Friday, July 15, 2005

What Other People Say May Change What You See

Interesting New York Times article that looks at the impact of social pressure on the brain. It appears that social pressure can actually make you see things that aren't there.

If social conformity was a result of conscious decision making, they reasoned, they should see changes in areas of the forebrain that deal with monitoring conflicts, planning and other higher-order mental activities.

But if the subjects' social conformity stemmed from changes in perception, there should be changes in posterior brain areas dedicated to vision and spatial perception.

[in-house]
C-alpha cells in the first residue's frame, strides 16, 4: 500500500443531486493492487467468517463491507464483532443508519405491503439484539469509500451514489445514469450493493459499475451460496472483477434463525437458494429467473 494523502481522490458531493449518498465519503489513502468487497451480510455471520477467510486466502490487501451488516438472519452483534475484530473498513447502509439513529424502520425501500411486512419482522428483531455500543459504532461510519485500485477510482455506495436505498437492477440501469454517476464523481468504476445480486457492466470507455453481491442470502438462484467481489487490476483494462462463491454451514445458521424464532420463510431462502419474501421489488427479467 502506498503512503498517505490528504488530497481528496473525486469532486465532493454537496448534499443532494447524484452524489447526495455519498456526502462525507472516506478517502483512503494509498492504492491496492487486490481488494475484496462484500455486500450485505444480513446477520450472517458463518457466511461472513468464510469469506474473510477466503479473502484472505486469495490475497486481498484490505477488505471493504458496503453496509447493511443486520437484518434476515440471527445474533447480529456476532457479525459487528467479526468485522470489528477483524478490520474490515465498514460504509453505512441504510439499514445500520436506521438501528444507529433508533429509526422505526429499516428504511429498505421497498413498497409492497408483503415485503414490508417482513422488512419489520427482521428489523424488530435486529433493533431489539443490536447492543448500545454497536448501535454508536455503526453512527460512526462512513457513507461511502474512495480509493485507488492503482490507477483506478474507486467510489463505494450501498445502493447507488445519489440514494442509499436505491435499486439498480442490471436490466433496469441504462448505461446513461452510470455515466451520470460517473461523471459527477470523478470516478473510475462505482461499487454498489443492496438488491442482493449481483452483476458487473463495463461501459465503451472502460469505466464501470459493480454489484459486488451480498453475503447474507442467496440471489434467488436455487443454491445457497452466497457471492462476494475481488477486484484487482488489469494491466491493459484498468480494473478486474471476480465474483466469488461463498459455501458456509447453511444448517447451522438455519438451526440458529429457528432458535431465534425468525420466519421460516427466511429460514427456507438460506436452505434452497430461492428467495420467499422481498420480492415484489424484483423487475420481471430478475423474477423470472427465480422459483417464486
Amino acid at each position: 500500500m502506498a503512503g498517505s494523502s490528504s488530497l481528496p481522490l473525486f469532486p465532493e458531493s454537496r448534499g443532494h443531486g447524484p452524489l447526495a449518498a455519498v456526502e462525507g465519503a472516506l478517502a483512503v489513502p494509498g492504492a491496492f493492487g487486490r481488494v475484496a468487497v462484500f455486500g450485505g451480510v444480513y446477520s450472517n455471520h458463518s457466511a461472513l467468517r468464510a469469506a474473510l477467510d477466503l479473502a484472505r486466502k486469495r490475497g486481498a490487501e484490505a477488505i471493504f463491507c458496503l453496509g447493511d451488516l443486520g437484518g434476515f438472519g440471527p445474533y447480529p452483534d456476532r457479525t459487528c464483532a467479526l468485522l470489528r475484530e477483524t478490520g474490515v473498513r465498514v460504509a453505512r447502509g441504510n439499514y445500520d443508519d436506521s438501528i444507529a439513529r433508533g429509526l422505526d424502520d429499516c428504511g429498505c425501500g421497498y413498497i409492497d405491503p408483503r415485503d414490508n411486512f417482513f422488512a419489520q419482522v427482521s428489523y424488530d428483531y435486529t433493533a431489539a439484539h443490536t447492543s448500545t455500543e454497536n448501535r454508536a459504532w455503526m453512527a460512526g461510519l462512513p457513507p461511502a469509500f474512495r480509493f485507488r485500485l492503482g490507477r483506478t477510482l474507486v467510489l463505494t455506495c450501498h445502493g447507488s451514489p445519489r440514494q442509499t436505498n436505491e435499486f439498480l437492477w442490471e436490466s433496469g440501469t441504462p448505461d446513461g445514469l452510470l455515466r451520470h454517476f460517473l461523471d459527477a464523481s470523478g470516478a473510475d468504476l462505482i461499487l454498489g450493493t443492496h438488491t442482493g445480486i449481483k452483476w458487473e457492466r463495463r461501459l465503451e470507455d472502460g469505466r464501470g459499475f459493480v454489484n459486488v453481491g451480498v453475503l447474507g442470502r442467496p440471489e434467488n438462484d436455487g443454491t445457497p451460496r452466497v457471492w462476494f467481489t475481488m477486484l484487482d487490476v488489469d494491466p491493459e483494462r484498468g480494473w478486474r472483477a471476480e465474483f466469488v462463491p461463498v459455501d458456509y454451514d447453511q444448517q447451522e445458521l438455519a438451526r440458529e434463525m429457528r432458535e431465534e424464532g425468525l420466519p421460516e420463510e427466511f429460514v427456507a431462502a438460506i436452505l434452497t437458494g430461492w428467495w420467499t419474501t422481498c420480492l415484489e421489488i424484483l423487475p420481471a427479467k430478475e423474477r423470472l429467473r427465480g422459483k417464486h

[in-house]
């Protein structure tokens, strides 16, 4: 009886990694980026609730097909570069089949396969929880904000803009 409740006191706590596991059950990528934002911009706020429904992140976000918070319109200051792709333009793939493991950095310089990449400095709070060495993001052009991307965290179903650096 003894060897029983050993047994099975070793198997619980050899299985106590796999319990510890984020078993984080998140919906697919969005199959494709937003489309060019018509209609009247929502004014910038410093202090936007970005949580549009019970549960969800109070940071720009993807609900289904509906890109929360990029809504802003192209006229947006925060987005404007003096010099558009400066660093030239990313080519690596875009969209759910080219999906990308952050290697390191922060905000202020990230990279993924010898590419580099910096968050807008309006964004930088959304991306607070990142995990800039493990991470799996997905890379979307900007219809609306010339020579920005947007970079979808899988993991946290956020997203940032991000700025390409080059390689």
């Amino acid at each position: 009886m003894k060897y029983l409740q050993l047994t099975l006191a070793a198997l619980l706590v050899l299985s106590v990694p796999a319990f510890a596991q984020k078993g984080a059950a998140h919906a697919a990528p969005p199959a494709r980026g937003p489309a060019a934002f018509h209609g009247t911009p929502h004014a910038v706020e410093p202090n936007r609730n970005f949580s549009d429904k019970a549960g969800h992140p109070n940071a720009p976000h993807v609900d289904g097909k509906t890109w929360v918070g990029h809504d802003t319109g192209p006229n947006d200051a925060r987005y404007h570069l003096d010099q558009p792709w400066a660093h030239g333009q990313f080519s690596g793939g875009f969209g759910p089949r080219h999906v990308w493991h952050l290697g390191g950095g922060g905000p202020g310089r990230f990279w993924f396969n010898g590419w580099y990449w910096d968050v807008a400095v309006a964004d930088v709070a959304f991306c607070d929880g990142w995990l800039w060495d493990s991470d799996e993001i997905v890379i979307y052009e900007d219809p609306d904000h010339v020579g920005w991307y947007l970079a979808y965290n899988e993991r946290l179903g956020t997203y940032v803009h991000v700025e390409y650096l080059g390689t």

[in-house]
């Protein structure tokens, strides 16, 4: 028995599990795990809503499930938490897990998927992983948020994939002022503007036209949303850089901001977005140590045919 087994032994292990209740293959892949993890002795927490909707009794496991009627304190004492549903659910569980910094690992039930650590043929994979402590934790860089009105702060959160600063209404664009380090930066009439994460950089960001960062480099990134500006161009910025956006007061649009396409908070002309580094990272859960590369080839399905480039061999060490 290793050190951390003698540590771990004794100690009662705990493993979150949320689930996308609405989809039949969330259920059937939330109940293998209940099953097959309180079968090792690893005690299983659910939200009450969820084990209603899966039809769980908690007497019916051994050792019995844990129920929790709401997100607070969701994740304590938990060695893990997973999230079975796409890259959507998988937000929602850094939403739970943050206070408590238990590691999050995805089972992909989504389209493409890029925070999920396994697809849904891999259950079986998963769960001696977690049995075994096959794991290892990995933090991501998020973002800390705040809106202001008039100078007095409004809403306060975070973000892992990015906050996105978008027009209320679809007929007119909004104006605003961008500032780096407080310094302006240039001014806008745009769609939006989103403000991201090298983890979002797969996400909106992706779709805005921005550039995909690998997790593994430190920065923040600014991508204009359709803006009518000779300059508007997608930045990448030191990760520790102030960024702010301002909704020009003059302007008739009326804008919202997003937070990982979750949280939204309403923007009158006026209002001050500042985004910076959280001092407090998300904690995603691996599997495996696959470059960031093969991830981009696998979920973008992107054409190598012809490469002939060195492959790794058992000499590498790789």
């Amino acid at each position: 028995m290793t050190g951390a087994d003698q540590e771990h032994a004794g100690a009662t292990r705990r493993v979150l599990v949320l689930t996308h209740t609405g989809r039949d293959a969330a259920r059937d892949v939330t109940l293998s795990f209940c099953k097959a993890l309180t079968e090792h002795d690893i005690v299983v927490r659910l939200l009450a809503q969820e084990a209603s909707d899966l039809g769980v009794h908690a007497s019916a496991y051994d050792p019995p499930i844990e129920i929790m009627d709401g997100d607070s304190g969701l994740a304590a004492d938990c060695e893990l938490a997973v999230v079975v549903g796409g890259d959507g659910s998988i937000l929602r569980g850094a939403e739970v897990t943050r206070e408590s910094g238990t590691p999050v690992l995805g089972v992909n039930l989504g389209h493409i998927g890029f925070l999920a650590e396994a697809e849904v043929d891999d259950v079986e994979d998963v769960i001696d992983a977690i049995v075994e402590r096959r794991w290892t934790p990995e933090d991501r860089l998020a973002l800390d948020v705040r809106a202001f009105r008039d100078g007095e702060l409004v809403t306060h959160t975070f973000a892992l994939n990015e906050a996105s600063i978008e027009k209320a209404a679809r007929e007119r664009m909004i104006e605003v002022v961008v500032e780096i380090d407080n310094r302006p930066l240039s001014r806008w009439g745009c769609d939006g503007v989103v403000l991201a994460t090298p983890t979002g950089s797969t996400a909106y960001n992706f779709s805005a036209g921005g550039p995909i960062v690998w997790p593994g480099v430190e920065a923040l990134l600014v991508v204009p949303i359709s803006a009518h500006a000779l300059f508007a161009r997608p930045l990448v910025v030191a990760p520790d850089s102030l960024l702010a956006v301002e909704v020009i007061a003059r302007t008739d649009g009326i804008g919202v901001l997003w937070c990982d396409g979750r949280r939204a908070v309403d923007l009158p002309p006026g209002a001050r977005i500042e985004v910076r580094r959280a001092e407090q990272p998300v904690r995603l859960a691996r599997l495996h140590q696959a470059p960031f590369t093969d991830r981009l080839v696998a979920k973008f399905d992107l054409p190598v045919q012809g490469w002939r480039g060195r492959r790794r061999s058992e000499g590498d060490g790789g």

In fact, the researchers found that when people went along with the group on wrong answers, activity increased in the right intraparietal sulcus, an area devoted to spatial awareness, Dr. Berns said.
And I like the way the author sums up the implications:
If other people's views can actually affect how someone perceives the external world, then truth itself is called into question.

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